Pick n Pay stores were also targeted.

CEO Pieter Boone says he’s satisfied with the progress the company’s made to recover its losses.

“The number of stores that we will be able to reopen by the end of this week – increase from 36 to at least close to 60 stores at the end of this week.”

Image credit: MyBroadband


shop-sa is saddened to hear of the following reports of industry members affected by the recent looting.

  • Two PostNets have been affected
  • Stationery / B2B online businesses operating from KwaZulu-Natal were out of action for a week as couriers where shut down due to road closures a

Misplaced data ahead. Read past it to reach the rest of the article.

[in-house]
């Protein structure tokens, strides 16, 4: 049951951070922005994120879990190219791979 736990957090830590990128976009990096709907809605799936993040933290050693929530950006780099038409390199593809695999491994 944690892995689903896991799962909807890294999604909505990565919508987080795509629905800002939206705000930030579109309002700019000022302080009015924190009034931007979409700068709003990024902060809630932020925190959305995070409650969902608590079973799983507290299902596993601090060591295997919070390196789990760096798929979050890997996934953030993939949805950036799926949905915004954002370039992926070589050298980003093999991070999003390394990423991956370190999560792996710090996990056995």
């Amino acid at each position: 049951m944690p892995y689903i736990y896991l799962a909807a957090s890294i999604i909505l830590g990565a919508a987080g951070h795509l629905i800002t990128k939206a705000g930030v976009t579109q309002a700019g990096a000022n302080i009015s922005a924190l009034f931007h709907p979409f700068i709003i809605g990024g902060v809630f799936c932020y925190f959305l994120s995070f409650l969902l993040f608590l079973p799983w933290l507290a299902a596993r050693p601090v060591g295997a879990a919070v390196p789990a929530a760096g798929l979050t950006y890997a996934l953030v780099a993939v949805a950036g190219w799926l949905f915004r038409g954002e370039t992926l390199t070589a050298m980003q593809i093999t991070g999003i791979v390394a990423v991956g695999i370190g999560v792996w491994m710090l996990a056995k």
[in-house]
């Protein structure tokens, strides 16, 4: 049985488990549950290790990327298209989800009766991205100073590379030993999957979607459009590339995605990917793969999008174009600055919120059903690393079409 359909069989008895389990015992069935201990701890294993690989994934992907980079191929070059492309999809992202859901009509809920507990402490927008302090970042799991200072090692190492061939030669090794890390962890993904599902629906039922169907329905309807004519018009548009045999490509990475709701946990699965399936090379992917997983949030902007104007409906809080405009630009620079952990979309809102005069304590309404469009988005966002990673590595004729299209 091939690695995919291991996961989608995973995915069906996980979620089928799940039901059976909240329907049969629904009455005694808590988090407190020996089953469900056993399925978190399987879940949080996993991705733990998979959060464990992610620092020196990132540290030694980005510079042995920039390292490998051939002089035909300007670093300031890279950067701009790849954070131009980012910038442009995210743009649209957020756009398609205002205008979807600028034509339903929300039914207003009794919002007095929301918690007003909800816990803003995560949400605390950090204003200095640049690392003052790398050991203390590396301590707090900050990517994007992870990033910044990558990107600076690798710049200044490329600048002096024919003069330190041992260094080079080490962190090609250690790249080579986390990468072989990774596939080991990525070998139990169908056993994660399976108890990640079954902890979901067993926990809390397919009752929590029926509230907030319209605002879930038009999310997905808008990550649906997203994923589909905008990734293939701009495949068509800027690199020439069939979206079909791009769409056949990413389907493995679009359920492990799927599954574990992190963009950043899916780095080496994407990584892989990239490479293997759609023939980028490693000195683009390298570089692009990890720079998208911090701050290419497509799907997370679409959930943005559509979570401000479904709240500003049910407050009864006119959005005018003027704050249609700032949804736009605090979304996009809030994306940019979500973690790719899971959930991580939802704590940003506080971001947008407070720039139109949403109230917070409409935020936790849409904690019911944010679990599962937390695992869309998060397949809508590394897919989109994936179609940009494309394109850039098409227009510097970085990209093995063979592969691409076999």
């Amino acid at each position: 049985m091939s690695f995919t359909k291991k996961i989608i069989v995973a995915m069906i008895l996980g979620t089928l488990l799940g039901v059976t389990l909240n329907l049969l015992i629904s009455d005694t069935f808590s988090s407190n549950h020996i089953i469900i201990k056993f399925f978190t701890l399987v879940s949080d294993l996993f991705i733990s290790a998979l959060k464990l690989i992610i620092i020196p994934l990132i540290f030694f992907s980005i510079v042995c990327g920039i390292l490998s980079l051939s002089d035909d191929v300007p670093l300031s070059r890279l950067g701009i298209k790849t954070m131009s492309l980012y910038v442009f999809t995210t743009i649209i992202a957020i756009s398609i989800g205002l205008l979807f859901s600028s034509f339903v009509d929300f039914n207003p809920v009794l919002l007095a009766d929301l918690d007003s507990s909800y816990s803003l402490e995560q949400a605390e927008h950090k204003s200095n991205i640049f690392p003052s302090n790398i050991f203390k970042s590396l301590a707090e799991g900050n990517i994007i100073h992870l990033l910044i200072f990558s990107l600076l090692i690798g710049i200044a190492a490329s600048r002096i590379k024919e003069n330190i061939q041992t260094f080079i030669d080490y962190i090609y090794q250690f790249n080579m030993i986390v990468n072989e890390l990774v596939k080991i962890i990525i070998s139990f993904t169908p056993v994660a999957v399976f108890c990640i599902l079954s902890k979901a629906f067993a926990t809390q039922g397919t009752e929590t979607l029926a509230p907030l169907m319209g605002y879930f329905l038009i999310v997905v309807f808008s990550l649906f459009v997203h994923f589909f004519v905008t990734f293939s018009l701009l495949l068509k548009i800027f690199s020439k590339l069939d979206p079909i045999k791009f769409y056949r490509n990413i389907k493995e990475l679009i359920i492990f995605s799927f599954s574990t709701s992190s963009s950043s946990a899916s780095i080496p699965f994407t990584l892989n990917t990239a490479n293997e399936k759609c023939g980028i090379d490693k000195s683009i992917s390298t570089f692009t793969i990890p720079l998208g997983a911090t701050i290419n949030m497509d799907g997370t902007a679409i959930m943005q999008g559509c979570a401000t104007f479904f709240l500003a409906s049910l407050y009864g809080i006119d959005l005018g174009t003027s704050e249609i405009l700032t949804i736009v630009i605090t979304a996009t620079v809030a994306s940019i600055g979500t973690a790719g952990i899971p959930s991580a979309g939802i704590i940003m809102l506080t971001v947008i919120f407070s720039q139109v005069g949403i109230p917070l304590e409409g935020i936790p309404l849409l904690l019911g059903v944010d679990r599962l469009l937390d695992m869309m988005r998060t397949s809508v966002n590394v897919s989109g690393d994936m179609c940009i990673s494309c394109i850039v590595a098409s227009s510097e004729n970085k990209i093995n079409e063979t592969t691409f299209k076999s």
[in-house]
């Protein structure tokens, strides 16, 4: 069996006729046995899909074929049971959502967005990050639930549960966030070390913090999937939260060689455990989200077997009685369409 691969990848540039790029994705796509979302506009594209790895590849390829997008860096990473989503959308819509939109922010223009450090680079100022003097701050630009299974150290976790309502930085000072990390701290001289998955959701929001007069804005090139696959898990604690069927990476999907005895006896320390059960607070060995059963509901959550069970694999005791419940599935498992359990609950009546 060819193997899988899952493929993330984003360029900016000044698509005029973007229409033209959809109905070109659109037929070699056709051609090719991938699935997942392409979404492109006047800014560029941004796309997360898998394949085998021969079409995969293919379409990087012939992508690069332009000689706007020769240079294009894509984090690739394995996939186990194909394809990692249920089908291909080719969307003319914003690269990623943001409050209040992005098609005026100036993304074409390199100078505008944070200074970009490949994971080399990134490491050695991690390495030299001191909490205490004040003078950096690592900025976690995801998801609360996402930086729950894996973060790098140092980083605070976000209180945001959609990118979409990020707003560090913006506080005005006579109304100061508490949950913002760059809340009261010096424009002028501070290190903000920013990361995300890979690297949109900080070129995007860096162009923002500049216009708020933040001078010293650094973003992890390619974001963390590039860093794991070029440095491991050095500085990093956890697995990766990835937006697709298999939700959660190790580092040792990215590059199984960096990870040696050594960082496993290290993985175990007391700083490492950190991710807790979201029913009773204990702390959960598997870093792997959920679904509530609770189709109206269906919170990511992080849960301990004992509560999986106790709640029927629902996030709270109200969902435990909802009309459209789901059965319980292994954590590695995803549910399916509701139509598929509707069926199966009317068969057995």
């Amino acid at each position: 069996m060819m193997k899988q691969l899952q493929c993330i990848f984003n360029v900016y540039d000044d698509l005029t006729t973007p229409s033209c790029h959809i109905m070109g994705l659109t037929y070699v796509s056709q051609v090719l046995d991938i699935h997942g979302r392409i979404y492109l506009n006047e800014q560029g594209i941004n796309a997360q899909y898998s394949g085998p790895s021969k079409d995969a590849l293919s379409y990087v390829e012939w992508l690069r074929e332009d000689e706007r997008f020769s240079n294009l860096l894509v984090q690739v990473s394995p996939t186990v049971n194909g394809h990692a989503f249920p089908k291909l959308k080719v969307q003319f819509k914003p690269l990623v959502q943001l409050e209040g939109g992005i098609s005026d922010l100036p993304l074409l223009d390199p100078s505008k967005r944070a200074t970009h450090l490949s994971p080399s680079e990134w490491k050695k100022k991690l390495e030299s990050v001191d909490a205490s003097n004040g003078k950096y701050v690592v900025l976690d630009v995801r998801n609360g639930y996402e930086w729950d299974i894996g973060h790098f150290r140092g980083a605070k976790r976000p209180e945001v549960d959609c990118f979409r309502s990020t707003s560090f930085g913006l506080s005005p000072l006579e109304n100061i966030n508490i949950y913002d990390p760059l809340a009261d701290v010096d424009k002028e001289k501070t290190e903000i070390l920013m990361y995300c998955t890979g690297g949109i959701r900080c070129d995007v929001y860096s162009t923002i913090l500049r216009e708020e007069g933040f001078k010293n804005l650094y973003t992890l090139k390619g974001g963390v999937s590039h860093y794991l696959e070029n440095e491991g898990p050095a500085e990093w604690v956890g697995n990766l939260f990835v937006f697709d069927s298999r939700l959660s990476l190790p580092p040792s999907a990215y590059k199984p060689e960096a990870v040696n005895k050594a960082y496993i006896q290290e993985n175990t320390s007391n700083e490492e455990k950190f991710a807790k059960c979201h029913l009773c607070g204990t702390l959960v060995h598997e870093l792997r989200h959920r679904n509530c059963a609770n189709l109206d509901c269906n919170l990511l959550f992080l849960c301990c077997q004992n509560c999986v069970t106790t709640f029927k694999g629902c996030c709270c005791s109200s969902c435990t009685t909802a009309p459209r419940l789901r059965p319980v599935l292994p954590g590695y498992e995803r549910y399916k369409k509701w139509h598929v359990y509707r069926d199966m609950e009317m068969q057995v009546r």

• Makro PMB and Makro Springfield were looted
  • A5 lost 5 stores and their distribution centre
  • Osmans Cash & Carry was also affected
  • Unicopy had 2 stores looted
  • Lotus in Pietermaritzburg was also affected
  • Makro and Game distribution centres were looted and damaged
  • Interstat were broken in to; however, security managed to keep looters at bay

In addition, All Stationery in Eswatini (Swaziland) which was looted in the unrest there.

Chairman’s letter – July 2021

This is probably the most difficult message I’ve written as there are no words to describe the events of last week- as well as its terrible aftermath.

What can one say when our country was plunged into mindless turmoil and destruction, specifically in KZN and Gauteng?

As shop-sa we condemn these acts of violence and destruction in the strongest terms.